Sam Boudloche: I had been living in Chicago a few years before this, managing a sports bar, ironically.  When I got to New York I wasn’t sure if I wanted to do management and the long hours.  I didn’t know if I was going to stay here, I didn’t know if I would like it here or if New York would like me.  So I came post 9/11, and it was really hard to find any kind of work then.  There were lines and cattle calls to get into any part of this industry.  I went home back to Louisiana for awhile, and cleaned houses for my Grandma’s church people so I could have some money to come back, and get this interview at Slate.  Ironically, it felt like I already had the job during the interview, like a déjà vu.  It felt like this is where I was supposed to be, and I have been here since February, 2003. 

Damon L. Jacobs: What are the rewards of working at Slate?
Sam Boudloche: Watching this business develop and being a part of that is a huge reward.  When we started Slate it was a swank cool pool hall at Chelsea Billiards. Now it developed into what it is today, which is an event-space, bar and restaurant.  Watching the evolution of the move, focusing on our dining, developing our lounge scene has been rewarding.  It had always just been corporate before.  Now we do different wedding, Bar Mitzvahs, engagement parties, birthday parties, anniversaries.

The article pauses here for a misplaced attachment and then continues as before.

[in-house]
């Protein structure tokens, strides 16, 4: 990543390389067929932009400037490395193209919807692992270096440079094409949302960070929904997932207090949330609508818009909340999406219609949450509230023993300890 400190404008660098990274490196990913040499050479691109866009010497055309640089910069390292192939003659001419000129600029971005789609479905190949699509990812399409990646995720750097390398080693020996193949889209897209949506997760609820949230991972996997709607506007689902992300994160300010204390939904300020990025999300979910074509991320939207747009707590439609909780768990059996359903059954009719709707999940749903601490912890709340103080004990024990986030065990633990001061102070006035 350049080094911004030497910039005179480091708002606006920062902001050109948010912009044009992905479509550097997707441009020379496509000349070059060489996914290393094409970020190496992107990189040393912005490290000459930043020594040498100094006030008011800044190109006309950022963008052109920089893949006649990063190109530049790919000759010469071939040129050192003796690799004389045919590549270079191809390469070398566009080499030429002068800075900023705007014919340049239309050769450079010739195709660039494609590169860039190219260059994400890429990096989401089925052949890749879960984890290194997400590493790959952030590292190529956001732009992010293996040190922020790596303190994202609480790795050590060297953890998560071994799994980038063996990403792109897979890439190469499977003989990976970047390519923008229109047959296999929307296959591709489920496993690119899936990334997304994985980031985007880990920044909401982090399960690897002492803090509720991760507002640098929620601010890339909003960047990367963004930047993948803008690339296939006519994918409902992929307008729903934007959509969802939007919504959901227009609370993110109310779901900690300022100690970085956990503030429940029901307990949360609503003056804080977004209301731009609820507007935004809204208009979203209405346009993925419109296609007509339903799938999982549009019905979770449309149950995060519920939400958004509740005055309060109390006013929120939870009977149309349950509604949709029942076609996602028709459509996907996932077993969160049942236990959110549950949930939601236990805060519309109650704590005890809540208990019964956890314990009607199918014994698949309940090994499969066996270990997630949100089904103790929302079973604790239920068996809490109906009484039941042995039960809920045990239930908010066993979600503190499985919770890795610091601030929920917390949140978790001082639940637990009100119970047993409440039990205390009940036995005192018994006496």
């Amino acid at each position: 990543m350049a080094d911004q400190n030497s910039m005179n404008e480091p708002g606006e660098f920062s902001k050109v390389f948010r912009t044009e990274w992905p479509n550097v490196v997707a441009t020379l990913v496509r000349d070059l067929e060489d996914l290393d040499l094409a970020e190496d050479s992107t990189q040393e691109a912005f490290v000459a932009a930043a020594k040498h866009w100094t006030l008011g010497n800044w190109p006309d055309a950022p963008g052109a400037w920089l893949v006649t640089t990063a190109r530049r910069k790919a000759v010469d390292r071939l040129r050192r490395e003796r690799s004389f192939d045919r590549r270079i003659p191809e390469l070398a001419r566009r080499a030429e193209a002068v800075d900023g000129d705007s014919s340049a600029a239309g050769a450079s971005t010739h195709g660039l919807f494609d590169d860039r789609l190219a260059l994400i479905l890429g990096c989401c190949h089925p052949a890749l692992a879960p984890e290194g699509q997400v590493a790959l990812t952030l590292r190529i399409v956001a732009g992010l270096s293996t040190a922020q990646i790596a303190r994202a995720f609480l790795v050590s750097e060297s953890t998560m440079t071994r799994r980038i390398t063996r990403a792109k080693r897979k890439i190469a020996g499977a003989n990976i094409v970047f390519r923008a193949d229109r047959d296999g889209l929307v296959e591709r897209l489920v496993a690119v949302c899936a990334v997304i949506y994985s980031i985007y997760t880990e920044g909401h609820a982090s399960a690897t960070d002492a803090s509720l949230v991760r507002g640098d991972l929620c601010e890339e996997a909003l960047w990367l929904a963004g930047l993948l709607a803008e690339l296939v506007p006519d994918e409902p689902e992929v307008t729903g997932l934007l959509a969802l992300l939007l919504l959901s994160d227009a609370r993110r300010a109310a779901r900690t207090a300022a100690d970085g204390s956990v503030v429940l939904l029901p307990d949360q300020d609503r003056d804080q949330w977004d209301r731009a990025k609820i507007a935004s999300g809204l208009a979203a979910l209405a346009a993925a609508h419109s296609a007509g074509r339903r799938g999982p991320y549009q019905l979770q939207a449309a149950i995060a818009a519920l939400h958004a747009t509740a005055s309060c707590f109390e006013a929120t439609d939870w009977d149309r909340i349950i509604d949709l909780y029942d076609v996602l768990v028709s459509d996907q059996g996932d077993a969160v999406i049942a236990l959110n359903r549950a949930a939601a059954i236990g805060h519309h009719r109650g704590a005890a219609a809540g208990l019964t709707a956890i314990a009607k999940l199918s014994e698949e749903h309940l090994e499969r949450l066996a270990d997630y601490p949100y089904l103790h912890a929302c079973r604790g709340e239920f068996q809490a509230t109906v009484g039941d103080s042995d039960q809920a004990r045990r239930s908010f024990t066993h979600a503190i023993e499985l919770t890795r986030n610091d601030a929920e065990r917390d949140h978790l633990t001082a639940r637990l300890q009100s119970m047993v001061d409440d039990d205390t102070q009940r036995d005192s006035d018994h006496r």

I also find the relationships rewarding. You meet with the family and you become part of their lives for a whole year up until that special day.  And then when it happens it’s bittersweet.  You’re sad for a second, and then there’s someone right there ready to plan something else and you’re part of that family for the next year. 

Damon L. Jacobs: I hadn’t really thought of family events from your point-of-view before. It seems a lot of it is finding your way into these family dynamics.
Sam Boudloche: And I really enjoy that.  It comes natural for me.  It differs from corporate America.  We do big events with corporate funds, like Shining Stars.  But when it comes to the families, I become part of that. I get to know the kids, I get to know the relatives, and then I'm out of their sight, out of their minds.